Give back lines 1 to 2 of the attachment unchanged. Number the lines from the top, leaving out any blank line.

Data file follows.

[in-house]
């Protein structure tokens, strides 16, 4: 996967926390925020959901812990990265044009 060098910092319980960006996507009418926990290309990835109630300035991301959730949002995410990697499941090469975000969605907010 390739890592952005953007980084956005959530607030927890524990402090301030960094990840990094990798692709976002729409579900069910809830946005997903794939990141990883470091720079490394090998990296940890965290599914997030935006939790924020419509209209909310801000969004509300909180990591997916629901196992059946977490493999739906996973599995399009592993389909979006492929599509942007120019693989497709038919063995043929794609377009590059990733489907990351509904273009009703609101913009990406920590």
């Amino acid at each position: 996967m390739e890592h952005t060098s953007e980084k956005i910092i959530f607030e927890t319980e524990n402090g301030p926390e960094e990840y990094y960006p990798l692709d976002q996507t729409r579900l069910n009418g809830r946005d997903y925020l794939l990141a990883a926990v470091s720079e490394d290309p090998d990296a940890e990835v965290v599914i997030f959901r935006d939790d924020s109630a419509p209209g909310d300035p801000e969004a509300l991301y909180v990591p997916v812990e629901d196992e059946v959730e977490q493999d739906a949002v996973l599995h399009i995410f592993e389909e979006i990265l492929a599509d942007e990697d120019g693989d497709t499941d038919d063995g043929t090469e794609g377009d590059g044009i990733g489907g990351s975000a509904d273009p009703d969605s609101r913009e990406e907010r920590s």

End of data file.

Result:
[in-house]
């Protein structure tokens, strides 16, 4: 996967926390925020959901812990990265044009 060098910092319980960006996507009418926990290309990835109630300035991301959730949002995410990697499941090469975000969605907010 390739890592952005953007980084956005959530607030927890524990402090301030960094990840990094990798692709976002729409579900069910809830946005997903794939990141990883470091720079490394090998990296940890965290599914997030935006939790924020419509209209909310801000969004509300909180990591997916629901196992059946977490493999739906996973599995399009592993389909979006492929599509942007120019693989497709038919063995043929794609377009590059990733489907990351509904273009009703609101913009990406920590």